Sharks in no-fishing zones in the Great Barrier Reef Marine Park found to be more abundant when the coral is healthy.
The authors hope that this study emphasizes how important the coral reef health is for the future of shark populations
The present study examined shark distribution patterns, species-habitat associations, and marine reserve use with baited remote underwater video stations (BRUVS) along the entire Great Barrier Reef Marine Park (GBRMP) over a ten year period.
Overall, researchers recorded 21 different shark species. The relative abundance of sharks was significantly higher in non-fished sites in the GBR Marine Park no-fishing zones relative to fished sites.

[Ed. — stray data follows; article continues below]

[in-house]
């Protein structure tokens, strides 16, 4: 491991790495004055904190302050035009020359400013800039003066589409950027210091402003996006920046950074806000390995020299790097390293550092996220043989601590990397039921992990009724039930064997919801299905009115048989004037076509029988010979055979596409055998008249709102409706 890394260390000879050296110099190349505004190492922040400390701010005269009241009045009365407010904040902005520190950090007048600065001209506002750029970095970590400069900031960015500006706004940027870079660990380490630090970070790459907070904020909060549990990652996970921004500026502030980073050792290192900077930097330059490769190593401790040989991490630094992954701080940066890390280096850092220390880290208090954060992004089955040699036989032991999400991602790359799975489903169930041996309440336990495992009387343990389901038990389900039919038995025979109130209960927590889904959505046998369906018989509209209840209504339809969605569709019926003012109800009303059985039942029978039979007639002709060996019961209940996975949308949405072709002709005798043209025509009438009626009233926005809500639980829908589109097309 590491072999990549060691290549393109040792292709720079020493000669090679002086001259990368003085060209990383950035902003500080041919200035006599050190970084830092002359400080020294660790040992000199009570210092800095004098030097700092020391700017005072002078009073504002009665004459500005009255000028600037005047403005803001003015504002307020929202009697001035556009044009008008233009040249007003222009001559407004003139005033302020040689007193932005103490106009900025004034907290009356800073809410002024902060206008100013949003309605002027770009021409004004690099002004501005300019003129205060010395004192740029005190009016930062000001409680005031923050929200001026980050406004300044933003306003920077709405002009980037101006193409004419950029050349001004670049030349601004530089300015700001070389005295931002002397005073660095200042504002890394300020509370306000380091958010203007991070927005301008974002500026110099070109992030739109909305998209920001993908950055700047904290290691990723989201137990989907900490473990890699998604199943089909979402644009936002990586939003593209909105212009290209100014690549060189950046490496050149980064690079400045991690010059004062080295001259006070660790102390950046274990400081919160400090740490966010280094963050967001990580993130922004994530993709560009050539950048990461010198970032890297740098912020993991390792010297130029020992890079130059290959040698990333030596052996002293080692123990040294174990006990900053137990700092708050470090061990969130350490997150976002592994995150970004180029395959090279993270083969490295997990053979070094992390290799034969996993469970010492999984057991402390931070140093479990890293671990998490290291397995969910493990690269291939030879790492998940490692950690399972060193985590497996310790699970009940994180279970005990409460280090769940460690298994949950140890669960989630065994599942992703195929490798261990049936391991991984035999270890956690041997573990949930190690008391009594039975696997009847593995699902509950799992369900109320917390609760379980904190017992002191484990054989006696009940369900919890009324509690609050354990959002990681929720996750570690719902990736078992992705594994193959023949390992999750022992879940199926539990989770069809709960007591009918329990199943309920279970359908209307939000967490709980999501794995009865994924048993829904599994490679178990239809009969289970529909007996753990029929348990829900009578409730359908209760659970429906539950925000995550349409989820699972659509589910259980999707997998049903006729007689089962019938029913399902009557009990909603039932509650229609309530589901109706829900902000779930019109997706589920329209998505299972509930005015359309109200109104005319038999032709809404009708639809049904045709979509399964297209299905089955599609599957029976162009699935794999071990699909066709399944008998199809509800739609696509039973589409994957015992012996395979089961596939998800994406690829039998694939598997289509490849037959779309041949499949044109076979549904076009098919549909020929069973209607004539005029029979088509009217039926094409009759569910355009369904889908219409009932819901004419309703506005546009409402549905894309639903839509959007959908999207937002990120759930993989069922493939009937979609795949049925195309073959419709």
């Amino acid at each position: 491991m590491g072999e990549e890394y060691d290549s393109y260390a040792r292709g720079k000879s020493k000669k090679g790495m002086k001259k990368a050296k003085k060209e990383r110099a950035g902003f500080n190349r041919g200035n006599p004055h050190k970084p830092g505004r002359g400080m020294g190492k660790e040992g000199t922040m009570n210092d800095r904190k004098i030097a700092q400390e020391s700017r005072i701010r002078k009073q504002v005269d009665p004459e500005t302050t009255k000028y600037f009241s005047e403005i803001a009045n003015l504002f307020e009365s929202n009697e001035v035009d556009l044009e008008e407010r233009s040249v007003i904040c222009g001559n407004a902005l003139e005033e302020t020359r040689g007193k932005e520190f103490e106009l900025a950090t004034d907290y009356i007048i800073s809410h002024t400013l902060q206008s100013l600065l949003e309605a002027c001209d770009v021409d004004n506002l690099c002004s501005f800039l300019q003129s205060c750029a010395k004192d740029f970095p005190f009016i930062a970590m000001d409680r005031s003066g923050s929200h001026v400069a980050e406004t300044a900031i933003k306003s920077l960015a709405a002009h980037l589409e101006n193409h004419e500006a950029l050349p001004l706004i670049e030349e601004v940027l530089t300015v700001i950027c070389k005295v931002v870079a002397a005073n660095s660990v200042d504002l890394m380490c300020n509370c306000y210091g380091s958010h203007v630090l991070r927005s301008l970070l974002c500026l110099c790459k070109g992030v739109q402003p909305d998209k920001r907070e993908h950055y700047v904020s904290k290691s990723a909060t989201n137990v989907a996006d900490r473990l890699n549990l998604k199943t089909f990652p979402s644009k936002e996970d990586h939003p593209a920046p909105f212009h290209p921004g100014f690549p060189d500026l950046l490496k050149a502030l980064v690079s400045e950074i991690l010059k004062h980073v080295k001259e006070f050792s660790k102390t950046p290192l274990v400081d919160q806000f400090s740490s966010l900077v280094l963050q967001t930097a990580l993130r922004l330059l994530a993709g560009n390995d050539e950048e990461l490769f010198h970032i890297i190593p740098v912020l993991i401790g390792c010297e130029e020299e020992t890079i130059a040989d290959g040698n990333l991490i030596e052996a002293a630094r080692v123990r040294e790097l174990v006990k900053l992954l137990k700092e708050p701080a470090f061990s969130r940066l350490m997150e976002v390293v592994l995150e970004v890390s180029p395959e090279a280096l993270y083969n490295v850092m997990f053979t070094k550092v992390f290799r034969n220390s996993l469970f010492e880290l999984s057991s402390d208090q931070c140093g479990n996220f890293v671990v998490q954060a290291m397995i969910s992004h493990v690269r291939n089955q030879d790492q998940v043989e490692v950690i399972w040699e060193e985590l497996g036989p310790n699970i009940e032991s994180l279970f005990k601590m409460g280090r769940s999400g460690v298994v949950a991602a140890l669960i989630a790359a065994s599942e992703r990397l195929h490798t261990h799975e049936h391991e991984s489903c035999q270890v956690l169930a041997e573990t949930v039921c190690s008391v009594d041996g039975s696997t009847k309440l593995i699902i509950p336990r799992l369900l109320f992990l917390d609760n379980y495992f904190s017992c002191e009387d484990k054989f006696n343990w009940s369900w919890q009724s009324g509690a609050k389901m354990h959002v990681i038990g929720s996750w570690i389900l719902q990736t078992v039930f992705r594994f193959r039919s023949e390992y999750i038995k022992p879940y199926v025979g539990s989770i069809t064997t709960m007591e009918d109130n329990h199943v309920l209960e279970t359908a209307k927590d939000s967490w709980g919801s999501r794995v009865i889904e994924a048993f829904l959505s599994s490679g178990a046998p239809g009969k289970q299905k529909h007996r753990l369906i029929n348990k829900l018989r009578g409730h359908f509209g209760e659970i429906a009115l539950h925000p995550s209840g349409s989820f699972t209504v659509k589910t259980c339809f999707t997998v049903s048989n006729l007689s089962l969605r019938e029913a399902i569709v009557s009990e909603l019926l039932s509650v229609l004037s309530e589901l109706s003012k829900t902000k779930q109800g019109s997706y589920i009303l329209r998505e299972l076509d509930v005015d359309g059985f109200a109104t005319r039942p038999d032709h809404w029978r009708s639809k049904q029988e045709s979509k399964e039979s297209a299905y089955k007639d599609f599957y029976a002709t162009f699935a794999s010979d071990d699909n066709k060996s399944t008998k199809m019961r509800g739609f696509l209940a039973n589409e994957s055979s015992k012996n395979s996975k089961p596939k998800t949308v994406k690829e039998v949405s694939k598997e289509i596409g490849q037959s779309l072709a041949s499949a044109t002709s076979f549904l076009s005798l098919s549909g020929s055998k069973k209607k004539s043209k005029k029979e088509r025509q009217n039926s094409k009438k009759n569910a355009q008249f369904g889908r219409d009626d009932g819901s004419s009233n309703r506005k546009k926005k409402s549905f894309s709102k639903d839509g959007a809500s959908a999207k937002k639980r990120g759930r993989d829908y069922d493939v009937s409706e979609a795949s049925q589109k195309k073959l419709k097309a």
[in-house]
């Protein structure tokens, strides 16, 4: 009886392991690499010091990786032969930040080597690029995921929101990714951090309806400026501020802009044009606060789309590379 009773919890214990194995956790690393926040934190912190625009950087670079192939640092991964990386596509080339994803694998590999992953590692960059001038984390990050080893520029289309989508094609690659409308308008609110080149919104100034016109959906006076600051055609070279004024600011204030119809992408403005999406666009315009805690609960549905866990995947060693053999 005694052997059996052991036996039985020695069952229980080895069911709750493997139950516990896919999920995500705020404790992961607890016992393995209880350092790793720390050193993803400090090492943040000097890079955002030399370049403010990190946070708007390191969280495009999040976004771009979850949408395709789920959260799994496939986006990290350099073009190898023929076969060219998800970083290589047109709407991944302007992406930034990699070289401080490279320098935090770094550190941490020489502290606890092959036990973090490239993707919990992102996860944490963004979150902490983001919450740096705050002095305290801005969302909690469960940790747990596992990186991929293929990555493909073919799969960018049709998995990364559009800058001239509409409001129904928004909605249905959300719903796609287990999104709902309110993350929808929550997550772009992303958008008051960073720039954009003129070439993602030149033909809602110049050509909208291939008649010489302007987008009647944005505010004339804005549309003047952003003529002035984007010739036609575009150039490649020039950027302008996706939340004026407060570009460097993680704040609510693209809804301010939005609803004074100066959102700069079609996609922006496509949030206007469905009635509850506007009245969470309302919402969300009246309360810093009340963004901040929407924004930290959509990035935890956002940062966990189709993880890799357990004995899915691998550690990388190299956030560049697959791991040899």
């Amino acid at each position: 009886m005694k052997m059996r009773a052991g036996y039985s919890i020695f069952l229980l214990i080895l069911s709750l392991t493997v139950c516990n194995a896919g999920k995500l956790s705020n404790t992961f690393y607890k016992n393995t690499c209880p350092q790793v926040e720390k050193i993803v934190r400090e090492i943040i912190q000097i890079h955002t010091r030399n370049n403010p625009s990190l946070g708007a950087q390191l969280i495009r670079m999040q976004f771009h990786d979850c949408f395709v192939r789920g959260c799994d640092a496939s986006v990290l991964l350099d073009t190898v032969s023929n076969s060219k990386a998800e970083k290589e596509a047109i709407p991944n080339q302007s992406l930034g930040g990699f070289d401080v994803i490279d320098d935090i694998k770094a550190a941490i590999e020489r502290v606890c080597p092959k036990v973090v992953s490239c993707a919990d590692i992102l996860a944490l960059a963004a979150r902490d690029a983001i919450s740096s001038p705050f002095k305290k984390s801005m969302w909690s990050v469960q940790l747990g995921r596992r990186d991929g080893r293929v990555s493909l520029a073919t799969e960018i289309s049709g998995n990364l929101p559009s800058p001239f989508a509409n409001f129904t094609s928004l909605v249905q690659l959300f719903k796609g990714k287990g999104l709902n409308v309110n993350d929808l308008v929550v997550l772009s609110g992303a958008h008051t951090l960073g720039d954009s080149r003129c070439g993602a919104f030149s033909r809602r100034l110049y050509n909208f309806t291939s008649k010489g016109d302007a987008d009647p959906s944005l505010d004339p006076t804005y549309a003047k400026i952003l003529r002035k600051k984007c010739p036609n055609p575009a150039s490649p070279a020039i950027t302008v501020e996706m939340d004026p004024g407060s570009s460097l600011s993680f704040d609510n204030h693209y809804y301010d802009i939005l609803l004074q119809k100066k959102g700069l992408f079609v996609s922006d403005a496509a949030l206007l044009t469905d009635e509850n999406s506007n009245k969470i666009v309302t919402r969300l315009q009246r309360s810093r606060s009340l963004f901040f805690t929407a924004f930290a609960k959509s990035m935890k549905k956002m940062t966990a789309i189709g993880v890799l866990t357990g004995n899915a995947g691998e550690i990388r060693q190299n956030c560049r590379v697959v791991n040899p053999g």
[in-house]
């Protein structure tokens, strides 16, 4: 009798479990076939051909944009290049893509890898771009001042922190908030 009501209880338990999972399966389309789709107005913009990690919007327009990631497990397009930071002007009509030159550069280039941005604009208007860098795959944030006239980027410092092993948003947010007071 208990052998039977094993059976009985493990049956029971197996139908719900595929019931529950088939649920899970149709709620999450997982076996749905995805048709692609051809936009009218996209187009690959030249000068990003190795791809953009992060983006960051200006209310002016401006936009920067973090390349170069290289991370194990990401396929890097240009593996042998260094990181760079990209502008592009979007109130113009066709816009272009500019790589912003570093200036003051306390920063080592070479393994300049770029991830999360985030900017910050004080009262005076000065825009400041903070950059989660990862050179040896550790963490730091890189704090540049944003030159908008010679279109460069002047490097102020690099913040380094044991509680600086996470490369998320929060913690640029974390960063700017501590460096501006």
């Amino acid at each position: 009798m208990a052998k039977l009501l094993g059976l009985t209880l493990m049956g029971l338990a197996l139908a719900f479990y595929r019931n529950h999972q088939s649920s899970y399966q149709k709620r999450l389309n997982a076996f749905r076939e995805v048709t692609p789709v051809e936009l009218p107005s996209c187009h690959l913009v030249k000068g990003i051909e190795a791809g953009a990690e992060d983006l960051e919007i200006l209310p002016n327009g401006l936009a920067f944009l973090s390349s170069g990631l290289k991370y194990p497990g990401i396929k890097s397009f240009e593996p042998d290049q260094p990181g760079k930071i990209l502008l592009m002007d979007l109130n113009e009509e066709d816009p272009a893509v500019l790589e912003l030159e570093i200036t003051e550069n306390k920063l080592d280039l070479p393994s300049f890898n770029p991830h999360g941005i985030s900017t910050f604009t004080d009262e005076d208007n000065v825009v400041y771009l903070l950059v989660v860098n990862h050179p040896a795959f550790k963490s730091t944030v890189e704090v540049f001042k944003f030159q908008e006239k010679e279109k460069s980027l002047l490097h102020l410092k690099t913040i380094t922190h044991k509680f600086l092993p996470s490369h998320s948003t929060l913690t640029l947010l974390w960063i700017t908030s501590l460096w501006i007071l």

However, their findings also showed that hard coral cover had a large effect on the abundance of reef-associates shark species, indicating that the success of marine reserves for sharks, particularly reef-associated species, may depend on coral reef health.
Our results suggest that healthy reefs make good shark habitat, and may be just as important for improving shark numbers as protecting sharks from fishing
Hard coral cover had a large effect on the abundance of reef-associated shark species, indicating that coral reef health may be important for the success of marine protected areas. Therefore, understanding shark distribution patterns, species-habitat associations, and the drivers responsible for those patterns is essential for developing sound management and conservation approaches.